It's that magical time of year when we all indulge in the thrill of letting ourselves be spooked and alarmed by the things that go bump in the night and this week's best new comics are all tailor-made to get at the heart of some of the things that scare us the most.
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Every morning, millions of people across the world crawl from their homes and make agonising journeys underground through the dark, dank portals we commonly refer to as subway systems. In exchange for money and pieces of our souls, these portals get us where we need to go — and, unfortunately, the prices we pay for those journeys climb ever higher and higher.
As relaxing as turning the pages of a comic book can be, it’s increasingly common for people to do the vast majority of their reading on the glowing electronic screens we carry with us at all times. And if they’re already online, a person might soon find themselves drawn elsewhere — deeper into the digital rabbit hole of the internet that’s just a few taps away.
There was once a time when we all feared that hyper-intuitive artificial intelligence and robots might one day pose a threat to humanity, but to look at our current technological landscape, it's seeming much more likely that our collective obsession with our phones and the growing gig economy might be what does us in.
Our perception of reality is defined by a unchanging set of rules. That which goes up must eventually come back down. Those who are long dead are destined to stay that way. If those rules changed, however, our relationship with reality would break down. For instance, how would you react if gravity suddenly vanished? If you're anything like the heroes of this week's best new comics, the answer is... complicated.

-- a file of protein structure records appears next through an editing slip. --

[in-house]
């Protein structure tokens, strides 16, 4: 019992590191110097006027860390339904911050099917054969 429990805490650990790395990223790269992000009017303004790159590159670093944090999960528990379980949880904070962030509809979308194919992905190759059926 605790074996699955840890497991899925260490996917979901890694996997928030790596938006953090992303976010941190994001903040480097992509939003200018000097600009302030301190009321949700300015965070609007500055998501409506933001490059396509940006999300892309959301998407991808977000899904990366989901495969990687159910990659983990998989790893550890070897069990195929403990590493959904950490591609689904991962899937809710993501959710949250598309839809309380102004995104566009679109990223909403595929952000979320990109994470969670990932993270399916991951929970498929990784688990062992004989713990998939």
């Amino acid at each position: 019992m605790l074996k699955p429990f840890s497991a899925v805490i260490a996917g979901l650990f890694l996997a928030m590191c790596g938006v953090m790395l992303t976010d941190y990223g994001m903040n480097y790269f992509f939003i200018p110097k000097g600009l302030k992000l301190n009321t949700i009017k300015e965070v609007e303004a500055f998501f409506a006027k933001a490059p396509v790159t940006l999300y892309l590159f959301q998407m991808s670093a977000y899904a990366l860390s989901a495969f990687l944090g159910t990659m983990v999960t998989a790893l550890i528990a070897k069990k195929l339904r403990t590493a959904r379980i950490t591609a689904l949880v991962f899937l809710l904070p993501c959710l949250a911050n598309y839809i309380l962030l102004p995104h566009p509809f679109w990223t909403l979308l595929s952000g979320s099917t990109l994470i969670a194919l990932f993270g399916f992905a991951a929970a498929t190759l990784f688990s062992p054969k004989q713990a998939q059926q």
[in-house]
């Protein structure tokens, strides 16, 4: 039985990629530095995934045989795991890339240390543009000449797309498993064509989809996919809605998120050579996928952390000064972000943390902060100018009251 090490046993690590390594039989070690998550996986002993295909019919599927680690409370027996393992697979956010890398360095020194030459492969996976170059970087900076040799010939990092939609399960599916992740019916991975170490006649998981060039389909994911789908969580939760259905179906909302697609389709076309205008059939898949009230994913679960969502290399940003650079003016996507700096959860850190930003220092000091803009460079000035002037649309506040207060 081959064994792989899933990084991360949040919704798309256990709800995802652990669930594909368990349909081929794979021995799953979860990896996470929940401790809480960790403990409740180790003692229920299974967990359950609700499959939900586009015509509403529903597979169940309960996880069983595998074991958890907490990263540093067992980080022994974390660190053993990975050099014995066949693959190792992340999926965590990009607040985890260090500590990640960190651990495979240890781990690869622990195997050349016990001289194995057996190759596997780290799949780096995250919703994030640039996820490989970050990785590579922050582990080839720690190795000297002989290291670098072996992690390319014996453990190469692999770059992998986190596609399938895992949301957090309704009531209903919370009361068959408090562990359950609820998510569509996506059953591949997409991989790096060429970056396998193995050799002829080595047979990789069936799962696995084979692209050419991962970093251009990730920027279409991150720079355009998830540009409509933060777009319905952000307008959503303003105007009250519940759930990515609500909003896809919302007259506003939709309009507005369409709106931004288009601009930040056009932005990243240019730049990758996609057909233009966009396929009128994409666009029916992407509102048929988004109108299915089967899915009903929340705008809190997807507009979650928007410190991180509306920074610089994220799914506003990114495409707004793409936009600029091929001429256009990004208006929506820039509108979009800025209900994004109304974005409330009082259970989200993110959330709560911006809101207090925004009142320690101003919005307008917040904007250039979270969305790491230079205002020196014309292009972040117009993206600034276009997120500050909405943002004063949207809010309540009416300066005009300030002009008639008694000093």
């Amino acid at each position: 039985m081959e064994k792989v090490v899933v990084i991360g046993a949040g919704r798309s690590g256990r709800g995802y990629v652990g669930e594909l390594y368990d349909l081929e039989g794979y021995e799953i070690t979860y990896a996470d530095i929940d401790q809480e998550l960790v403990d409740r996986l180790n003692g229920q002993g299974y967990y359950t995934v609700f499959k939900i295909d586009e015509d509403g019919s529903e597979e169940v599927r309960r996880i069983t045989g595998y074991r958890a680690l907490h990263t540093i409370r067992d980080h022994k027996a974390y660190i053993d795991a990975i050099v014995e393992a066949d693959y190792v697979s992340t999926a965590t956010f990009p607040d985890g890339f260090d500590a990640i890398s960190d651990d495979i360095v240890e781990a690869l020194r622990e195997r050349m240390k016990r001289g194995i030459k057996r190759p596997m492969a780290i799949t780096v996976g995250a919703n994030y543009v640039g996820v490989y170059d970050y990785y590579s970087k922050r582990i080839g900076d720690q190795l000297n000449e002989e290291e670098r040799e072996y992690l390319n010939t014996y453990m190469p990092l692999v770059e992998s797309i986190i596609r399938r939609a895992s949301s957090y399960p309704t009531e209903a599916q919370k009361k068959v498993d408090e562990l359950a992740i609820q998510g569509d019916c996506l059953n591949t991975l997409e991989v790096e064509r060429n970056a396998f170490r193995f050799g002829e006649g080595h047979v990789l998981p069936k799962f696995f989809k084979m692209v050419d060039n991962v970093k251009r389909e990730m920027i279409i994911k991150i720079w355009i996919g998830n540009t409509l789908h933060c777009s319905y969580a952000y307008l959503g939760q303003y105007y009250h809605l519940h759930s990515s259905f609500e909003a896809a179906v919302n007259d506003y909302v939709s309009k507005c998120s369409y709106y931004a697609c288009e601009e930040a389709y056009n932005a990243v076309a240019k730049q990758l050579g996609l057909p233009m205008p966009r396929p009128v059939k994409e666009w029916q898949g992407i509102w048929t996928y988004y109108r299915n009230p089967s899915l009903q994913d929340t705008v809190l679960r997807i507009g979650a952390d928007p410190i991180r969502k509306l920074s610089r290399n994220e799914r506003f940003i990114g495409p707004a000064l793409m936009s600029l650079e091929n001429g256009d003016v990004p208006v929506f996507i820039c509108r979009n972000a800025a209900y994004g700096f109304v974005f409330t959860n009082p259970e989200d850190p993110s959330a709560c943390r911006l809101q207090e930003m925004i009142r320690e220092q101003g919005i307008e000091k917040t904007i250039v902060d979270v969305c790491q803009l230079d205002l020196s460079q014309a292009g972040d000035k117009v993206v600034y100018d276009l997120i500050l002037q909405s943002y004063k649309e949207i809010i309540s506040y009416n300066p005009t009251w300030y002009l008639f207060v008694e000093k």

Superhero comics operate on wish fulfilment. Readers get pulled into storylines featuring metahuman abilities because the power to fly or do things at superspeed seem like they'd let us solve all our problems. But a new comic from two great writers looks at the gap between a normal life and superhero adventures.
Even during a year when Doctor Who isn't on TV, time travel is in in 2016. We've gotten some great stories that use the concept all over the place. The latest offers a personal, pulp-fictiony take, in the form of Frank J. Barbiere, Garry Brown and Lauren Affe's new comic, The Revisionist. We sat down with Barbiere to learn more.